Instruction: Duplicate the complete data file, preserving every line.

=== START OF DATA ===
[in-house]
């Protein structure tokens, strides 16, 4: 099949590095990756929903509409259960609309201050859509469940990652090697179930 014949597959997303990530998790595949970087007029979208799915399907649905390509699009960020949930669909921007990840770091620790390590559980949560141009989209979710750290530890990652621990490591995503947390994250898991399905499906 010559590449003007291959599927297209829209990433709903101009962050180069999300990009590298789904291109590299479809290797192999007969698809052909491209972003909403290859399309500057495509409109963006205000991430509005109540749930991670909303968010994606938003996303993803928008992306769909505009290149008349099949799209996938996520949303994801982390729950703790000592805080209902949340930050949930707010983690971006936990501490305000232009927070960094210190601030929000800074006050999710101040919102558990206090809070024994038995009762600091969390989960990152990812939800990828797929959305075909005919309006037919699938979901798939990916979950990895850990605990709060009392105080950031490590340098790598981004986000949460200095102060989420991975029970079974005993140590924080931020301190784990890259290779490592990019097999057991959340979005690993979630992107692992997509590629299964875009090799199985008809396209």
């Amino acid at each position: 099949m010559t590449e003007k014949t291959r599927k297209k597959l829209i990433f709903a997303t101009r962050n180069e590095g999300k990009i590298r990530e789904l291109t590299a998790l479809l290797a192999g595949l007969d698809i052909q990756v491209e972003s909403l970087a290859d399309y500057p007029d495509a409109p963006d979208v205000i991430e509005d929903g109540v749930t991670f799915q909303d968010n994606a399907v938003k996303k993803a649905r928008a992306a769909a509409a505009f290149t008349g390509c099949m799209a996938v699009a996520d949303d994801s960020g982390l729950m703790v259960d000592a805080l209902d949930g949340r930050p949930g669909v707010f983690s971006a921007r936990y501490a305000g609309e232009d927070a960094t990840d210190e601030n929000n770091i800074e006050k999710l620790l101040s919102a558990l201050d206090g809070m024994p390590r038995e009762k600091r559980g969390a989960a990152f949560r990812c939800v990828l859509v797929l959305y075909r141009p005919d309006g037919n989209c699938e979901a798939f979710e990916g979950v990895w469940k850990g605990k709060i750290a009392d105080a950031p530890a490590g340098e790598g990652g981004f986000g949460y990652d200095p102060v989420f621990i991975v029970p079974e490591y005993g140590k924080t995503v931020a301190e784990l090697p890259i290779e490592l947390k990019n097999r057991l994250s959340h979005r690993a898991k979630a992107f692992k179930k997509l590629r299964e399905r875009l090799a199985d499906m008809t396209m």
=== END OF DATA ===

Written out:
[in-house]
């Protein structure tokens, strides 16, 4: 099949590095990756929903509409259960609309201050859509469940990652090697179930 014949597959997303990530998790595949970087007029979208799915399907649905390509699009960020949930669909921007990840770091620790390590559980949560141009989209979710750290530890990652621990490591995503947390994250898991399905499906 010559590449003007291959599927297209829209990433709903101009962050180069999300990009590298789904291109590299479809290797192999007969698809052909491209972003909403290859399309500057495509409109963006205000991430509005109540749930991670909303968010994606938003996303993803928008992306769909505009290149008349099949799209996938996520949303994801982390729950703790000592805080209902949340930050949930707010983690971006936990501490305000232009927070960094210190601030929000800074006050999710101040919102558990206090809070024994038995009762600091969390989960990152990812939800990828797929959305075909005919309006037919699938979901798939990916979950990895850990605990709060009392105080950031490590340098790598981004986000949460200095102060989420991975029970079974005993140590924080931020301190784990890259290779490592990019097999057991959340979005690993979630992107692992997509590629299964875009090799199985008809396209």
């Amino acid at each position: 099949m010559t590449e003007k014949t291959r599927k297209k597959l829209i990433f709903a997303t101009r962050n180069e590095g999300k990009i590298r990530e789904l291109t590299a998790l479809l290797a192999g595949l007969d698809i052909q990756v491209e972003s909403l970087a290859d399309y500057p007029d495509a409109p963006d979208v205000i991430e509005d929903g109540v749930t991670f799915q909303d968010n994606a399907v938003k996303k993803a649905r928008a992306a769909a509409a505009f290149t008349g390509c099949m799209a996938v699009a996520d949303d994801s960020g982390l729950m703790v259960d000592a805080l209902d949930g949340r930050p949930g669909v707010f983690s971006a921007r936990y501490a305000g609309e232009d927070a960094t990840d210190e601030n929000n770091i800074e006050k999710l620790l101040s919102a558990l201050d206090g809070m024994p390590r038995e009762k600091r559980g969390a989960a990152f949560r990812c939800v990828l859509v797929l959305y075909r141009p005919d309006g037919n989209c699938e979901a798939f979710e990916g979950v990895w469940k850990g605990k709060i750290a009392d105080a950031p530890a490590g340098e790598g990652g981004f986000g949460y990652d200095p102060v989420f621990i991975v029970p079974e490591y005993g140590k924080t995503v931020a301190e784990l090697p890259i290779e490592l947390k990019n097999r057991l994250s959340h979005r690993a898991k979630a992107f692992k179930k997509l590629r299964e399905r875009l090799a199985d499906m008809t396209m």